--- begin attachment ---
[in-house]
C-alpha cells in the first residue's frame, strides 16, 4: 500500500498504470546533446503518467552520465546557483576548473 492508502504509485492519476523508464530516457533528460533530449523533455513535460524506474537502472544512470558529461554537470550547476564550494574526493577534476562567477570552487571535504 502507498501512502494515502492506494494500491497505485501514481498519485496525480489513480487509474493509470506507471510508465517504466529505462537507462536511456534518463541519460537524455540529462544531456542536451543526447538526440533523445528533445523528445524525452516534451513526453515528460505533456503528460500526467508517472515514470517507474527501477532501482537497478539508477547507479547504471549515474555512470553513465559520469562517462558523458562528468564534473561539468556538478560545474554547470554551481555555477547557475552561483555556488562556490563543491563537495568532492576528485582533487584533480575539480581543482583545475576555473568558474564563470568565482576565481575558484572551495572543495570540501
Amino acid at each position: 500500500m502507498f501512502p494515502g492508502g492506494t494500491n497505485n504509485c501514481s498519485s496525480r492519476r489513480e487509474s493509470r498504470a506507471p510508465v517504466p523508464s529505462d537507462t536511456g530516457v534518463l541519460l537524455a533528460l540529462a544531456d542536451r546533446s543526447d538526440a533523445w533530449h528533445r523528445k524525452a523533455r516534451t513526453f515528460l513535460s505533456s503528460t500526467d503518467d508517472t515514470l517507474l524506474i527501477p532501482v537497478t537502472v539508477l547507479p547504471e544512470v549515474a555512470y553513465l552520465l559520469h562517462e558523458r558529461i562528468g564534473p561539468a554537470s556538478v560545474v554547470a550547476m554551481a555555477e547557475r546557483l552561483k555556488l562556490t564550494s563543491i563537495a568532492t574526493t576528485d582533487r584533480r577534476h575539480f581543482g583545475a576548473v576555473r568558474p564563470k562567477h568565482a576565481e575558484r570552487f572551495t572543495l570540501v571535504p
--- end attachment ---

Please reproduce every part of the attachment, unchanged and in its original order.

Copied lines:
[in-house]
C-alpha cells in the first residue's frame, strides 16, 4: 500500500498504470546533446503518467552520465546557483576548473 492508502504509485492519476523508464530516457533528460533530449523533455513535460524506474537502472544512470558529461554537470550547476564550494574526493577534476562567477570552487571535504 502507498501512502494515502492506494494500491497505485501514481498519485496525480489513480487509474493509470506507471510508465517504466529505462537507462536511456534518463541519460537524455540529462544531456542536451543526447538526440533523445528533445523528445524525452516534451513526453515528460505533456503528460500526467508517472515514470517507474527501477532501482537497478539508477547507479547504471549515474555512470553513465559520469562517462558523458562528468564534473561539468556538478560545474554547470554551481555555477547557475552561483555556488562556490563543491563537495568532492576528485582533487584533480575539480581543482583545475576555473568558474564563470568565482576565481575558484572551495572543495570540501
Amino acid at each position: 500500500m502507498f501512502p494515502g492508502g492506494t494500491n497505485n504509485c501514481s498519485s496525480r492519476r489513480e487509474s493509470r498504470a506507471p510508465v517504466p523508464s529505462d537507462t536511456g530516457v534518463l541519460l537524455a533528460l540529462a544531456d542536451r546533446s543526447d538526440a533523445w533530449h528533445r523528445k524525452a523533455r516534451t513526453f515528460l513535460s505533456s503528460t500526467d503518467d508517472t515514470l517507474l524506474i527501477p532501482v537497478t537502472v539508477l547507479p547504471e544512470v549515474a555512470y553513465l552520465l559520469h562517462e558523458r558529461i562528468g564534473p561539468a554537470s556538478v560545474v554547470a550547476m554551481a555555477e547557475r546557483l552561483k555556488l562556490t564550494s563543491i563537495a568532492t574526493t576528485d582533487r584533480r577534476h575539480f581543482g583545475a576548473v576555473r568558474p564563470k562567477h568565482a576565481e575558484r570552487f572551495t572543495l570540501v571535504p